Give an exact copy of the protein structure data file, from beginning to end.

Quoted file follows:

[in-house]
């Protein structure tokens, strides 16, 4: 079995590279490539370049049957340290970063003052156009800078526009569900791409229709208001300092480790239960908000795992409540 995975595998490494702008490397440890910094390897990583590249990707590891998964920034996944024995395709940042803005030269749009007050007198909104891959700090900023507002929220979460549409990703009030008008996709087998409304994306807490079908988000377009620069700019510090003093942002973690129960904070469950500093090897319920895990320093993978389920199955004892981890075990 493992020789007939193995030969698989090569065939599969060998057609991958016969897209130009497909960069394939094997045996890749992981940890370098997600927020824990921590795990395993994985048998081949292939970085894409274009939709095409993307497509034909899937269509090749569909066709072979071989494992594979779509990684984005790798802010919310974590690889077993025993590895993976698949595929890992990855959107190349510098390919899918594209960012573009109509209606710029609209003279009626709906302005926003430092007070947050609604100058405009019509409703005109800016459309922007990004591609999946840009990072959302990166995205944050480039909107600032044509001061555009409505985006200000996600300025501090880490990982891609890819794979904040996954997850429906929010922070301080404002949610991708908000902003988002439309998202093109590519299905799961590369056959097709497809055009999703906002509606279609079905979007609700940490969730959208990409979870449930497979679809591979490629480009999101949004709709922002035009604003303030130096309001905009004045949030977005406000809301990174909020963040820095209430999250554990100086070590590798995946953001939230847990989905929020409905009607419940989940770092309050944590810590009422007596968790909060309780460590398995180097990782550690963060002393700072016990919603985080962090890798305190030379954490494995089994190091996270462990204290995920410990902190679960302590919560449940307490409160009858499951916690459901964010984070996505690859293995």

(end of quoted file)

[in-house]
């Protein structure tokens, strides 16, 4: 079995590279490539370049049957340290970063003052156009800078526009569900791409229709208001300092480790239960908000795992409540 995975595998490494702008490397440890910094390897990583590249990707590891998964920034996944024995395709940042803005030269749009007050007198909104891959700090900023507002929220979460549409990703009030008008996709087998409304994306807490079908988000377009620069700019510090003093942002973690129960904070469950500093090897319920895990320093993978389920199955004892981890075990 493992020789007939193995030969698989090569065939599969060998057609991958016969897209130009497909960069394939094997045996890749992981940890370098997600927020824990921590795990395993994985048998081949292939970085894409274009939709095409993307497509034909899937269509090749569909066709072979071989494992594979779509990684984005790798802010919310974590690889077993025993590895993976698949595929890992990855959107190349510098390919899918594209960012573009109509209606710029609209003279009626709906302005926003430092007070947050609604100058405009019509409703005109800016459309922007990004591609999946840009990072959302990166995205944050480039909107600032044509001061555009409505985006200000996600300025501090880490990982891609890819794979904040996954997850429906929010922070301080404002949610991708908000902003988002439309998202093109590519299905799961590369056959097709497809055009999703906002509606279609079905979007609700940490969730959208990409979870449930497979679809591979490629480009999101949004709709922002035009604003303030130096309001905009004045949030977005406000809301990174909020963040820095209430999250554990100086070590590798995946953001939230847990989905929020409905009607419940989940770092309050944590810590009422007596968790909060309780460590398995180097990782550690963060002393700072016990919603985080962090890798305190030379954490494995089994190091996270462990204290995920410990902190679960302590919560449940307490409160009858499951916690459901964010984070996505690859293995």